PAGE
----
Shifting Through Fight, Flight, Freeze, Fawn … Healing
Now, years past the worst of it all — you know, the health crises — I feel safe enough to ponder my trauma and its lingering tolls.
Psychologists identify four trauma responses: fight, flight, freeze, fawn. The fight response triggers aggression, flight manifests as avoidance, freeze as inaction, and fawn exhibits excessive affection to turn away threats.
I’ve been wondering how each has played a role in my yesterday and now. To help me, and maybe you, I dug through memories from my septic shock episode stretching from June to July 2016. Although the four responses aren’t necessarily “phases” of trauma, one leading to the next, that’s how they manifested in my story.
My hope is that by describing these responses, others with trauma can label their own responses and receive help from a professional.
If I was deaf by then, maybe I’d have heard the pffffffft of steam blasting from my broken body — years of pent-up rage over my illness, ableism, alienation. Choking, my legs kicked out like a hanged man’s while my hands scrambled to smack away masked monsters wielding burning scalpels and long needles. In my terror, my conscience screamed, “FIGHT BACK.”
Later, a respiratory therapist said, “For a small guy, you threw a hell of a punch.” Dad agreed.
I remember only blinding rage as hands seized my suffocating ribs, cramming me down into soiled sheets. Then, Velcro straps cut into my wrists and ankles — restrained like a madman. And I was mad, man. Unable to move, I could only cry out. My ex-girlfriend said I spat bitterly how much I hated everyone in that room. Then, hallucinations consumed me.
Escaping the hallucinations days later didn’t restore my sanity; I entered a different flavor of insanity. I had the dignity of a lab rat after weeks without privacy, adequate sunshine or fresh air, sleep, or even the liberty to wipe my own butt. Destroyed, I’d been lying in sweat- and urine-stained sheets, surrounded by buckets of vomit and mucus. Staff came in all hours of the day and night without knocking, and 23-year-old me would hide beneath his sheets, like a child, begging them to leave me alone.
Once strong enough to stand, I hid behind my hospital room’s closet and in the restroom. The moment medical equipment as innocent as a lung function machine entered the room, I’d melt away into a panic attack.
Amid unceasing anxiety and time-freezing sleepless nights, I befriended an array of numbing, multi-syllabled substances like fentanyl, clonazepam, alprazolam. Anything to help me dissociate. Emotions beyond dread and shame had been crushed from my spirit, and snuffling that last bit of feeling from my body became necessary to coping with the myriad barrages of tragedies. My lungs were failing, doctors didn’t see hope for restoring my hearing, and no transplant team would so much as consider my case beyond a glance at my towering health record.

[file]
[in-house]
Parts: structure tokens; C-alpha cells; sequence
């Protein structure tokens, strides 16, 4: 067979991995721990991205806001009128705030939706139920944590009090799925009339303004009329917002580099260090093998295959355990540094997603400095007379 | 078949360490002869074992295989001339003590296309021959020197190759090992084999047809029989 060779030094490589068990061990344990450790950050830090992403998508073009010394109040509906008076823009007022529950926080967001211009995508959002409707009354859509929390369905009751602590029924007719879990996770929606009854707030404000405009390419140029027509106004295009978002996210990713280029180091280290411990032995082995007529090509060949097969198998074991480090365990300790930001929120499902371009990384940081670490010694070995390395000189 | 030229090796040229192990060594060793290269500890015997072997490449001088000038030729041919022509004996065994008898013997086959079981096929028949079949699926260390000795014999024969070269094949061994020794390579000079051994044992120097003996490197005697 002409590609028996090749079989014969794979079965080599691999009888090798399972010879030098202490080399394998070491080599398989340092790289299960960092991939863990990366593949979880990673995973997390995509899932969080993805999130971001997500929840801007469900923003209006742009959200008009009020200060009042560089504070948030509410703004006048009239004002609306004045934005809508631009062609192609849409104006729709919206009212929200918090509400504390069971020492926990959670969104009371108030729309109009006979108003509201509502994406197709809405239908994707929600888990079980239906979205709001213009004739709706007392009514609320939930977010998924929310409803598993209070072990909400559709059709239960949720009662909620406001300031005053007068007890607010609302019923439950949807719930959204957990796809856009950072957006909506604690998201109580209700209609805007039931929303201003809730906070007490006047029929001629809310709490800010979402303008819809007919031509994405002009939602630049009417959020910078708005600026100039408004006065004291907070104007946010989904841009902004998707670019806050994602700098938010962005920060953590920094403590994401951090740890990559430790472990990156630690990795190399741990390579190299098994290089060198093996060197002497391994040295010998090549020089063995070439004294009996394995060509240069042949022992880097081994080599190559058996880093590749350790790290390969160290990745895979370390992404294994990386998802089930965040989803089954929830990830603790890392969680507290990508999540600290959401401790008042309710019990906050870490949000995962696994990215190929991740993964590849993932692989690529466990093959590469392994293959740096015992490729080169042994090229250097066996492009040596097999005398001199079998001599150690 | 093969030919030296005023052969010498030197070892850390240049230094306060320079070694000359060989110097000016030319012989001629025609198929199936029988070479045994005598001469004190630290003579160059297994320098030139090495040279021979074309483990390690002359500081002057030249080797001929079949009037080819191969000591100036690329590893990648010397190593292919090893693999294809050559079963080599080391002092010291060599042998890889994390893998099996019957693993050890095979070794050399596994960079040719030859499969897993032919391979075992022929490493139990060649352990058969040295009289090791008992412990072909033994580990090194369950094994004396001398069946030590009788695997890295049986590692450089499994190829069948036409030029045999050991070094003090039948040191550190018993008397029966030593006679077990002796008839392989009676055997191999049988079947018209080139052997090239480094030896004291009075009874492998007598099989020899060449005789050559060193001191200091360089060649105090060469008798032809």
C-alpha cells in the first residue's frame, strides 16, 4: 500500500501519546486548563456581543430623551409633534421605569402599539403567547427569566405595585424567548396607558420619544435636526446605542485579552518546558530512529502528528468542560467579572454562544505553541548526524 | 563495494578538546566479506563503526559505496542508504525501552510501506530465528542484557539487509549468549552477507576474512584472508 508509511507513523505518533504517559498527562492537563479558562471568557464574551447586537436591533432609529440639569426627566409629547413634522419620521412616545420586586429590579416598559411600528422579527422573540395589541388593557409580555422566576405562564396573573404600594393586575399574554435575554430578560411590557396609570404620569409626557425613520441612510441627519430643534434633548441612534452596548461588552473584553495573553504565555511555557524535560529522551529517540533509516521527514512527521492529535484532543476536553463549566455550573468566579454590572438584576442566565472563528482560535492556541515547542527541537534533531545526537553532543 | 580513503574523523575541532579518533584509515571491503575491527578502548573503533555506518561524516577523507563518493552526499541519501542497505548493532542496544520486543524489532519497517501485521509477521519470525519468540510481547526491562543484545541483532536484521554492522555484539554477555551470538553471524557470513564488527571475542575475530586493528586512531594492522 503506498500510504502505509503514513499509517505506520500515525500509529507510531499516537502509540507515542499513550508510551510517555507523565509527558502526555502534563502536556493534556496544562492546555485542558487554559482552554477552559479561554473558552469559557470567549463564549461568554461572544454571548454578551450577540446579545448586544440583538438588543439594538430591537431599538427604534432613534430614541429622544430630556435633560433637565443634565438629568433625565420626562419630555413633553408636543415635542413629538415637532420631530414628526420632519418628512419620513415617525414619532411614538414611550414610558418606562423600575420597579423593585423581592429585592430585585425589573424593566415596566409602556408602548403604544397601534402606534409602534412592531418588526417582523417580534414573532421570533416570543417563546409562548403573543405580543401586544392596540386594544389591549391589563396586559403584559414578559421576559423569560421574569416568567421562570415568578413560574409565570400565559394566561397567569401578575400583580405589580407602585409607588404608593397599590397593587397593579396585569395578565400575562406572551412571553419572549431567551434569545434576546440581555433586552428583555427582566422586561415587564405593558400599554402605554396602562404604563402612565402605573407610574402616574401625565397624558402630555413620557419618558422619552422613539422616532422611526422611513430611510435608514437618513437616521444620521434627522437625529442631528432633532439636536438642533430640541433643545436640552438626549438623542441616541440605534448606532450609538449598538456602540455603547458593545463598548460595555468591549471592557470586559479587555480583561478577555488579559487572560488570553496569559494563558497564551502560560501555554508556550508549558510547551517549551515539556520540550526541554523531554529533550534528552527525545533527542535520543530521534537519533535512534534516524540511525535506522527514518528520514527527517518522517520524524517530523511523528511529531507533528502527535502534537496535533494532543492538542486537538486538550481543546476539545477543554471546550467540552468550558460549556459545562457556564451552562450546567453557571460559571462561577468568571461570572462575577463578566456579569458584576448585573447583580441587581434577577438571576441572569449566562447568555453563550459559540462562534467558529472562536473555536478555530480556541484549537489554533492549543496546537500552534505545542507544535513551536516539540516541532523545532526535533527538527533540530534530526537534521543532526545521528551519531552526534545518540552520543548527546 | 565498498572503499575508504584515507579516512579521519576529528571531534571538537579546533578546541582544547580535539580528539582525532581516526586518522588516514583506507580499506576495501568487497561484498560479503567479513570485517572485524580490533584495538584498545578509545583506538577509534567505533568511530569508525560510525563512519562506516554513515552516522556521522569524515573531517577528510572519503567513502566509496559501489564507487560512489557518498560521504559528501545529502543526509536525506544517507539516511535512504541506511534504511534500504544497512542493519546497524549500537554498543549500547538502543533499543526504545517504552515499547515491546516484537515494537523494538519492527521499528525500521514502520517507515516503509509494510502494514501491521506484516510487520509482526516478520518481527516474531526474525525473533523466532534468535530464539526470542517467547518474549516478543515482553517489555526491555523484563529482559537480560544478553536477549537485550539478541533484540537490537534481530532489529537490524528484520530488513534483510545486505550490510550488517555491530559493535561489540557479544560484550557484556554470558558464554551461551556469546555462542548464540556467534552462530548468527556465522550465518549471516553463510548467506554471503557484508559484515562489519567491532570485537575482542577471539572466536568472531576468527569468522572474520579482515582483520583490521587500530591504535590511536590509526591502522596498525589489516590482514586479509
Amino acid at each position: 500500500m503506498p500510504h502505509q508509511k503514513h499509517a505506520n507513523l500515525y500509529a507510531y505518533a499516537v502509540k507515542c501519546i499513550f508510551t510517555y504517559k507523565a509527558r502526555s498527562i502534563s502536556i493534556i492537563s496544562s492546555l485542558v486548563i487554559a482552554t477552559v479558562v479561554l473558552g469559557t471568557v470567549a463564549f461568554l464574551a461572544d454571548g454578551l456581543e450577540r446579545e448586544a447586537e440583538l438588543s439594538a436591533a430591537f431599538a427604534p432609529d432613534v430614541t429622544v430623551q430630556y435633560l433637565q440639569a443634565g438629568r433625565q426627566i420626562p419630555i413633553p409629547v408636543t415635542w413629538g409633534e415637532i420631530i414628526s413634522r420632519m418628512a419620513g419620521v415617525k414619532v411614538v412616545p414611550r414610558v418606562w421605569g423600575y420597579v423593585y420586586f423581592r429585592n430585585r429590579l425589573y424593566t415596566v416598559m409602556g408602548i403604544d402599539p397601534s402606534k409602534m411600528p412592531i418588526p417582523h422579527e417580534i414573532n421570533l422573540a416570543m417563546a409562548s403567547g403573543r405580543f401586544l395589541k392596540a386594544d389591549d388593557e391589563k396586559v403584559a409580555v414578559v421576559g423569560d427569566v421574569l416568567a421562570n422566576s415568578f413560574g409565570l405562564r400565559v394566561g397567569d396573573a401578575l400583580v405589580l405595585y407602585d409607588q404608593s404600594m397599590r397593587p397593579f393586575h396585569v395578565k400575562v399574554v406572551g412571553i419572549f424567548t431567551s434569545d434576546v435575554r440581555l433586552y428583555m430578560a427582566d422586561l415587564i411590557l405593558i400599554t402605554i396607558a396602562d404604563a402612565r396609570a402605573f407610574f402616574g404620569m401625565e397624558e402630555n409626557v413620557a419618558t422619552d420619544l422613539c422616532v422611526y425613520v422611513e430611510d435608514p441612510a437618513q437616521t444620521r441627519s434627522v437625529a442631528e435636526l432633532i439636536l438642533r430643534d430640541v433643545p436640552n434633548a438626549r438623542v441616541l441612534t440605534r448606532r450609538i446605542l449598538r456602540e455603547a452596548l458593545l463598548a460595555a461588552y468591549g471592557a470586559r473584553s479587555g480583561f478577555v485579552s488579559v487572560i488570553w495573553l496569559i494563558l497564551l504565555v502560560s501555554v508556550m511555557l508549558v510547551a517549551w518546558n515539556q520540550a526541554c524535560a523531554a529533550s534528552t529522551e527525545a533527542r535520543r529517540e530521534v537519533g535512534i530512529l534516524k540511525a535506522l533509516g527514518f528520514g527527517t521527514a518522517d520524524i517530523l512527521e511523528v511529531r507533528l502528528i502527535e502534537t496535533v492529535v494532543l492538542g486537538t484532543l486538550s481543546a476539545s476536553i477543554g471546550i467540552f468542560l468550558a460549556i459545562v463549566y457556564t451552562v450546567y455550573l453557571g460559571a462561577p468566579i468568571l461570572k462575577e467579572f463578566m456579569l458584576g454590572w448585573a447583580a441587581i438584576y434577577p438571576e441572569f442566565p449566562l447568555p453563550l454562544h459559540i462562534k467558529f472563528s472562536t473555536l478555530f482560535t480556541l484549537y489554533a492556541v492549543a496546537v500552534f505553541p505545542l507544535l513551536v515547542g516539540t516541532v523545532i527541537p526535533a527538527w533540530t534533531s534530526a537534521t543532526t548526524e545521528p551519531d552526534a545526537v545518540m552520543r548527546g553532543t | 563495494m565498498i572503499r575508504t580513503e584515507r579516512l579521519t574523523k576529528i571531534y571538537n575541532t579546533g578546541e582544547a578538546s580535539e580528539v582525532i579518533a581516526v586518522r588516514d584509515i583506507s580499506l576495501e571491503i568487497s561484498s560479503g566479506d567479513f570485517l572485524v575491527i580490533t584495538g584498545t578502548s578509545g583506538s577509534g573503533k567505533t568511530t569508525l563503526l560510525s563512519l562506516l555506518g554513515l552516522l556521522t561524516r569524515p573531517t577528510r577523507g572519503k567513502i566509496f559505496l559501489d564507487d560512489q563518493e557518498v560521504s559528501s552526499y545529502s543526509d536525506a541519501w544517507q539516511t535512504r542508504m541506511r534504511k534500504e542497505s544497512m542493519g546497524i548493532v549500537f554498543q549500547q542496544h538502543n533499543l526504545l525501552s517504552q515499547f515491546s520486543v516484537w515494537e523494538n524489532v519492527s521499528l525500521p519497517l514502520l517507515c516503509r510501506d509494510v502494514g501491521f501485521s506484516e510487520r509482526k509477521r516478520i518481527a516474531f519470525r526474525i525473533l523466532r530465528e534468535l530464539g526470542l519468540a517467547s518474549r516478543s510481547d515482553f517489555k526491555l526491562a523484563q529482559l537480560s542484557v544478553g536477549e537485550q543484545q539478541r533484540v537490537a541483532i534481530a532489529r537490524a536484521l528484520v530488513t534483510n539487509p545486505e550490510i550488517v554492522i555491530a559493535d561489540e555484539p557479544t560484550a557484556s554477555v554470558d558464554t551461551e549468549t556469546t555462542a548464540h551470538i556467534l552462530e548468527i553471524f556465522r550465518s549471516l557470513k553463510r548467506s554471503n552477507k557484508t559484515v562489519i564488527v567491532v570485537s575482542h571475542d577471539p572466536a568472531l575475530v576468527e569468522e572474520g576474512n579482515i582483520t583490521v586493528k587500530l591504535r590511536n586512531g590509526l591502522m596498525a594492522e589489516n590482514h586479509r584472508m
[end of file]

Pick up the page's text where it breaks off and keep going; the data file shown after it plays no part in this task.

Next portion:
I’d barely acknowledge each bit of bad news, would simply let it all float past in the river of my barely-there consciousness. Too weak to fight, too slow to run, what else was I to do but hunker down and take the blows? I made my limbs limp as people lifted them then and again for injections and testing, and made my mind limper.
When a transplant team agreed to examine my case, I knew I had abysmal odds of being accepted to their organ waiting list. I felt like a kid stepping up to the plate in a Major League Baseball game. And what can the kid do but act extra cute in the hopes that the pitcher won’t be ruthless? I was playing hardball with a shattered mind, shattered body.
Thanks to organ shortages, the transplant evaluation process is a lot like a job interview, but one that means life or death. Social workers and psychologists inquired about my contributions to society, my social life, how I’d get the best use of new lungs, if I was brave and emotionally stable.
My strategy was to charm the pants off my evaluators. I thought I couldn’t show weakness, frowns, fear. I had to be vibrant, lovable, valuable. Weeks before, I could barely sit up or recognize my humanity. Now, I had to lift my chin, puff out my chest, wear my Sunday best, smile til my jaw ached. In a transplant evaluation, you can’t appear so healthy that you don’t deserve new lungs, but you can’t look so weak that doctors would bet you wouldn’t survive the harrowing surgery and recovery. My weakness was unavoidably evident, but if I was charismatic enough to look like a real fighter … maybe I’d live.
A slow kind of healing
Eventually I got the transplant. I’d be lying if I said the evaluation hadn’t set in my mind that I can’t “waste” my lungs. I’d live years haunted by survivor’s guilt, continually overextending myself to “prove” my new life’s worth. Even today I slip into thinking I need to charm to survive, that I need to be upbeat when my body begs for rest. When crisis strikes, I find myself again deadening my emotions or escaping through far-off travel. (But my “fight” long burned out, I have difficulty feeling anger.)
I’m slowly unlearning these mindsets. I don’t need to unceasingly smile and charm and volunteer when exhausted. I don’t need to say sorry for things out of my control. I can confront and resolve conflicts without fleeing. It’s healthy to feel the full spectrum of emotions, including anger.
One day I’m liberated from trauma, the next I’m terrorized. But liberation feels increasingly more my norm. This slow, nonlinear healing has required uncomfortable self-validation that I deserve rest, boundaries, dignity, joy. But realizing each trauma response as a documented psychological phenomenon has given me the upper hand as I rationalize the confusion and seek response-specific remedies like rest, counseling, grounding techniques, identity exploration, lament, solitude, and affirmation. Finally, I’m enjoying peace.
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